Previous Studies of Online Diaries and Personal Blogs
Many researchers have focused on the characteristics of the online diary and personal blog (e.g., Herring, Scheidt, Kouper, & Wright, 2004, 2006; Langellier & Peterson, 2004; Yamashita & Fujinami, 2000). One might think of personal blogs as media primarily used for self-description. In reality, personal blogs often contain information that authors would be unlikely to disclose in face-to-face communication, even with close friends and family. This suggests that blogs have characteristics in common with conventional diaries, such as contents concealed in closed spaces. However, releasing such text as web content means that it can be viewed anonymously by many people and implies that the author wants the contents to be known. Thus, blogs are multi-faceted, with both reader- and self-oriented features (Kawaura, Yamashita, & Kawakami, 1999).
Previous studies have classified online diaries or blogs based on their contents. For example, Kawaura et al. (1998) classified online diaries into four types based on “the direction of diarists’ consciousness” and “expression content:” 1) records of facts oriented toward the self (memoirs), 2) records of facts oriented toward readers (journals), 3) expressions of sentiments oriented toward the self (narrowly defined diaries), and 4) expressions of sentiments oriented toward readers (open diary). Krishnamurthy (2000) proposed classifying blogs into four basic types based on whether they are personal vs. topical and individual vs. communal. The two dimensions proposed by Krishnamurthy resemble the classification by Kawaura et al. (1998) of online diaries.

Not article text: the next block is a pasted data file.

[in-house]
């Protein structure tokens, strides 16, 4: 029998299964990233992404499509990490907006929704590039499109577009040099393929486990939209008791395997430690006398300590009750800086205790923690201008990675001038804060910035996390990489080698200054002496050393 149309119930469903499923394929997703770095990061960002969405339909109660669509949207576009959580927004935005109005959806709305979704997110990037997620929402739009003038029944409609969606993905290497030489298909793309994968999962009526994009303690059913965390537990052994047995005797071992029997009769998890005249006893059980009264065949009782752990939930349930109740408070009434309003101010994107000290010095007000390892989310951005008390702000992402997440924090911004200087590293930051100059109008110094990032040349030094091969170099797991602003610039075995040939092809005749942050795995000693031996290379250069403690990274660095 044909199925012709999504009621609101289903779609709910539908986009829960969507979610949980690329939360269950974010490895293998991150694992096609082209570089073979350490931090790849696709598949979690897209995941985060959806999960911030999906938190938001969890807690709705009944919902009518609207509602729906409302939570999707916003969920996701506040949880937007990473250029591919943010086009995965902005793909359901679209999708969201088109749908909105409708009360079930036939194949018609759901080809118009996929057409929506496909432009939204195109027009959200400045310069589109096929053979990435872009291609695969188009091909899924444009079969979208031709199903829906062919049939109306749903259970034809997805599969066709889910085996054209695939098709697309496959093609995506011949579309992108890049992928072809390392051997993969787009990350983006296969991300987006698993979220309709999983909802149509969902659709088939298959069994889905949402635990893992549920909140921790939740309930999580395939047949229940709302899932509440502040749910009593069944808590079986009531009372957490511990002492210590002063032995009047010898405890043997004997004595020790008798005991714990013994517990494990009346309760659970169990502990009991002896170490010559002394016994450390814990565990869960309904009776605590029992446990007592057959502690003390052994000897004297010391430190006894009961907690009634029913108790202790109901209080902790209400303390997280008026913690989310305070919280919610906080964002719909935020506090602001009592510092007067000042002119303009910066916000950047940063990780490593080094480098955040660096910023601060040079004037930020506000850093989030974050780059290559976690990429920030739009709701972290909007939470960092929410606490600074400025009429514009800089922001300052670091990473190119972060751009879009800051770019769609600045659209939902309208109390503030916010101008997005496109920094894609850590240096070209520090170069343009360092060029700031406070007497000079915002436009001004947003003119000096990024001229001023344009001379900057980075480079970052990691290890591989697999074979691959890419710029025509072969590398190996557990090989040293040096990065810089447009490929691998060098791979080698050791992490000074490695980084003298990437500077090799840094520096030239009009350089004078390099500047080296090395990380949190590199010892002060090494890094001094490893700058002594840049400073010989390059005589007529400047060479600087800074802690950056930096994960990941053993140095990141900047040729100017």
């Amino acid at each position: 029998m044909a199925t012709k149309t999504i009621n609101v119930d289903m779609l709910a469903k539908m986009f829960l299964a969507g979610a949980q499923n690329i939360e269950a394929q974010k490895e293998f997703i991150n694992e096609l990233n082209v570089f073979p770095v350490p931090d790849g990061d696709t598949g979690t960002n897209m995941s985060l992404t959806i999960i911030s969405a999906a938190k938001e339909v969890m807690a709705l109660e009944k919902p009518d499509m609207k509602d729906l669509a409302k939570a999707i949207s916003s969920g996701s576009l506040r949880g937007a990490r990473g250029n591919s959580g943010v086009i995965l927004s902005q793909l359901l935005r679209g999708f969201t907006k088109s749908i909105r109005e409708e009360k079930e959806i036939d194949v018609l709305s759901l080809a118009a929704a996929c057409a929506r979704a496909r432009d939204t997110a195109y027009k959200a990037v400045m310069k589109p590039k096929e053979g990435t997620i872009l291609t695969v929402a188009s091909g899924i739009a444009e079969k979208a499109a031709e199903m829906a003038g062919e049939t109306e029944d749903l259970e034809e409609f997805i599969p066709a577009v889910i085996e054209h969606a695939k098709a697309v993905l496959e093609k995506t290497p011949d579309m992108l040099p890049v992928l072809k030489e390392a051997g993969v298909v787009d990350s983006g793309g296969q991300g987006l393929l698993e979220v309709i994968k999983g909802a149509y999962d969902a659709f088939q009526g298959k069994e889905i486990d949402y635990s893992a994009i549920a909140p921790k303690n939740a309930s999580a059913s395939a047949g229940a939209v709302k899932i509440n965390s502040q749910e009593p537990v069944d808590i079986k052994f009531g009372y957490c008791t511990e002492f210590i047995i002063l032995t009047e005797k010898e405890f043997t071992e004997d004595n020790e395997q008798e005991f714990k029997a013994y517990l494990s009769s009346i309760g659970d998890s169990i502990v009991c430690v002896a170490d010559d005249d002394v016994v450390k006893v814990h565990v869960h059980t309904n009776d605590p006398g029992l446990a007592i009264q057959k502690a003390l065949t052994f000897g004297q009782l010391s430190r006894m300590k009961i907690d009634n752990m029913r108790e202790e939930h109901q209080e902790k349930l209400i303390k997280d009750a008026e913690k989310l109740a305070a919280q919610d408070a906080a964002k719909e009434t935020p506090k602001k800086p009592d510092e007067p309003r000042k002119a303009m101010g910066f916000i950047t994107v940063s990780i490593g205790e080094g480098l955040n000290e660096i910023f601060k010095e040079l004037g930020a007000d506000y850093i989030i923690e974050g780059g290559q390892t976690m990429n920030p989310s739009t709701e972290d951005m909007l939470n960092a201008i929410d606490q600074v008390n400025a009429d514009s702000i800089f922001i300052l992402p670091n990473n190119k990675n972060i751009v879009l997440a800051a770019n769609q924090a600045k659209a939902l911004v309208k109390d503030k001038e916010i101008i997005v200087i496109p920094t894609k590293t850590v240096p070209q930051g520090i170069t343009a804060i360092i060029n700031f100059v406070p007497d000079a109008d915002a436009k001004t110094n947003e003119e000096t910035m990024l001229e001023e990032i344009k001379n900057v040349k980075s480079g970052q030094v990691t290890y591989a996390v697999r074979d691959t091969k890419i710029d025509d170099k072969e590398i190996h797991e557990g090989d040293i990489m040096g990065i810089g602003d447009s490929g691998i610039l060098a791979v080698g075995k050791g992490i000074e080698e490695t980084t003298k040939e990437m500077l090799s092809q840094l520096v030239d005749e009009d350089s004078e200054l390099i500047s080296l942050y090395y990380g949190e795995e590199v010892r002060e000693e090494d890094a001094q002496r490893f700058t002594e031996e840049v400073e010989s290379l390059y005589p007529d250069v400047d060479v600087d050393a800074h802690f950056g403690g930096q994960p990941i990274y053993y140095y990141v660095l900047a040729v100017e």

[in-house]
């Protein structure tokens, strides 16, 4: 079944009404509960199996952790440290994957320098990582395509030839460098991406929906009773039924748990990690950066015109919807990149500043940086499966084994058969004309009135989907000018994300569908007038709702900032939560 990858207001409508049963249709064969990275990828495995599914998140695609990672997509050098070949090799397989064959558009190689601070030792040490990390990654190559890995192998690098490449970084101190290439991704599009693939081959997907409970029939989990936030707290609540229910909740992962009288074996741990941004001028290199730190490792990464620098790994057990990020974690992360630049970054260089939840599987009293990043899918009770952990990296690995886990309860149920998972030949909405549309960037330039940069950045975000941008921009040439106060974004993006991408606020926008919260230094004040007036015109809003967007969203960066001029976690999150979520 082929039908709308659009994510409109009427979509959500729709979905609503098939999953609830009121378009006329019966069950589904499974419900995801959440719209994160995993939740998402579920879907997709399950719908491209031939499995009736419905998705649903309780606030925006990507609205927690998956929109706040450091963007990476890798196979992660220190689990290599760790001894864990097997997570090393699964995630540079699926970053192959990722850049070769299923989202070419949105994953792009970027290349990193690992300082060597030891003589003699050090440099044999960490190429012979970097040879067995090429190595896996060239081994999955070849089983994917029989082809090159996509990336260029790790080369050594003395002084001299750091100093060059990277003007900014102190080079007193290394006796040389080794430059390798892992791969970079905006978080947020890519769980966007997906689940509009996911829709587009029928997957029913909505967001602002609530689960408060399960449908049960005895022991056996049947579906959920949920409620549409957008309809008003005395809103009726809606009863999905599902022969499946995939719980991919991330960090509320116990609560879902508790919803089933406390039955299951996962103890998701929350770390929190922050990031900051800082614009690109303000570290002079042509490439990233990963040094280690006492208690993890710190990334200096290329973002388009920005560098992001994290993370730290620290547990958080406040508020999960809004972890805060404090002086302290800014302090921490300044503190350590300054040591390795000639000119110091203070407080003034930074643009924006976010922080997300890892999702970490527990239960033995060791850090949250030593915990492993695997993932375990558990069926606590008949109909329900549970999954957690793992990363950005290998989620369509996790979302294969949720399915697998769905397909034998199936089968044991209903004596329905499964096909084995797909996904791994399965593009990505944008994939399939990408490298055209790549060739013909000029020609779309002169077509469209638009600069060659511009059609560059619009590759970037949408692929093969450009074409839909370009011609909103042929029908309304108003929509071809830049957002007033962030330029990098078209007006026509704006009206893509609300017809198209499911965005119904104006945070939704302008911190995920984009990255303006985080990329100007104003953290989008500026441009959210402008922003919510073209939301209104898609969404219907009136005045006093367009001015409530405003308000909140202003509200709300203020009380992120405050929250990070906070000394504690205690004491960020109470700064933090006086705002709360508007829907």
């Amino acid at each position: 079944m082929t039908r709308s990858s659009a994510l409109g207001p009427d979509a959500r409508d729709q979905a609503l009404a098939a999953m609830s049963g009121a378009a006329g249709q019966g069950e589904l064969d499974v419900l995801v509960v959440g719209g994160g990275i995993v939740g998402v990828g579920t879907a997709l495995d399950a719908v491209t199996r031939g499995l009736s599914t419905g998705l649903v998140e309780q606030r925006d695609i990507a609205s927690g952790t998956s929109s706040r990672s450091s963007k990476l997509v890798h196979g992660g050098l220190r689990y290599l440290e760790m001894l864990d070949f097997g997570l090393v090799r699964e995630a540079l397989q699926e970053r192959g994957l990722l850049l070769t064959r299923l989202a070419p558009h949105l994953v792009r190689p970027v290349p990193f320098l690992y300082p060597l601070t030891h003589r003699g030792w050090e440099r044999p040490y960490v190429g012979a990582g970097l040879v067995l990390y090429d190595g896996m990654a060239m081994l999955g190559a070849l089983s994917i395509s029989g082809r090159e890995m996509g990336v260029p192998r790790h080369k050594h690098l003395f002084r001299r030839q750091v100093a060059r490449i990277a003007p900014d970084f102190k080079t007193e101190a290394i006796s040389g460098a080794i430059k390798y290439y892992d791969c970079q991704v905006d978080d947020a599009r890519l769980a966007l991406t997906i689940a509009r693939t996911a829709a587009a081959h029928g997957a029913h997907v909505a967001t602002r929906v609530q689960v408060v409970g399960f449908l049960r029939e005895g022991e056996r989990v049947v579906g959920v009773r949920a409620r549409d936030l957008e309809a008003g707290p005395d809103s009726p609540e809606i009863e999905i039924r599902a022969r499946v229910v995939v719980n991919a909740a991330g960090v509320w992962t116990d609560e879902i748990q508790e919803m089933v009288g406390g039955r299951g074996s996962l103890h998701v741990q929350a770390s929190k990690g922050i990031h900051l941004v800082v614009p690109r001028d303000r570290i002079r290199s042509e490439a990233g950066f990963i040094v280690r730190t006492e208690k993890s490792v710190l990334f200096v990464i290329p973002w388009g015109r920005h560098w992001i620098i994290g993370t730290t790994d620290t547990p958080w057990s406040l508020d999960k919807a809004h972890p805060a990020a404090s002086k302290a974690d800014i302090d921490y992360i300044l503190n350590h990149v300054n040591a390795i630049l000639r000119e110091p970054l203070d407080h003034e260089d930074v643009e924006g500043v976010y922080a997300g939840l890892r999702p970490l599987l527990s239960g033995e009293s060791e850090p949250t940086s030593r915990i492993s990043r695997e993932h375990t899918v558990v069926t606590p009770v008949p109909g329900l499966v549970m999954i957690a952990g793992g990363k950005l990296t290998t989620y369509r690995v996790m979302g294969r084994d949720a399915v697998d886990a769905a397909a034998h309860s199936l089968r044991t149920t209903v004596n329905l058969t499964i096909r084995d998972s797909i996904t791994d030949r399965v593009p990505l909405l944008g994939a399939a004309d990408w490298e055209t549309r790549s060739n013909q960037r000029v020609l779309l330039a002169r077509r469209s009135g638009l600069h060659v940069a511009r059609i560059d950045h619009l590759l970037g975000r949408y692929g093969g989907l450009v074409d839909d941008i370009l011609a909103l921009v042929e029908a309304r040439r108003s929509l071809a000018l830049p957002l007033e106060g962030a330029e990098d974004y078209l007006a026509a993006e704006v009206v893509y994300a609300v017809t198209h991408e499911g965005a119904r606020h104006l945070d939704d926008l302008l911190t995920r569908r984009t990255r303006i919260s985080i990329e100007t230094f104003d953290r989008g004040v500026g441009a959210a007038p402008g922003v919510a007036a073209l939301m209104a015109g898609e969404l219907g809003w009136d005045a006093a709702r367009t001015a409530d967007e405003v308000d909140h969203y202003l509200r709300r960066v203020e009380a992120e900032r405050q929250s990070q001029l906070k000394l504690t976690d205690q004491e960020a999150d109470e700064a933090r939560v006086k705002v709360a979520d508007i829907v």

Blood (2002) claimed that the free-form interface of blogs caused a shift from a filter-style (link-based, externally focused) blog to a journal style, with both styles coexisting on the web. Following Blood (2002), Herring, Scheidt, Bonus, and Wright (2004) analyzed the contents of 357 random blogs and identified three sub-genres according to the purpose of the blog: personal journals, filters, and k(nowledge)-logs; personal journals were found to be overwhelmingly most common. Along with this classification, Herring and Paolillo (2006) conducted a multivariate analysis of entries from random blogs in a sample balanced for author gender and two of the three blog sub-genres (diary or filter) and found that authors of diary blogs write differently from authors of filter blogs; diary style correlates with hypothesized female authorial style, and filter style correlates with hypothesized male authorial style.
Nardi, Schiano, Gumbrecht, and Swartz (2004) investigated the various motivations that drive individuals to create and maintain blogs. They took account of a handful of alpha blog authors who were very popular and widely read but also paid special attention to ordinary authors with much smaller audiences. Based on in-depth interviews with 23 blog authors in the U.S., they identified and categorized five major motivations for blogging: documenting one’s life, providing commentary and opinions, expressing deeply felt emotions, articulating ideas through writing, and forming and maintaining community forums.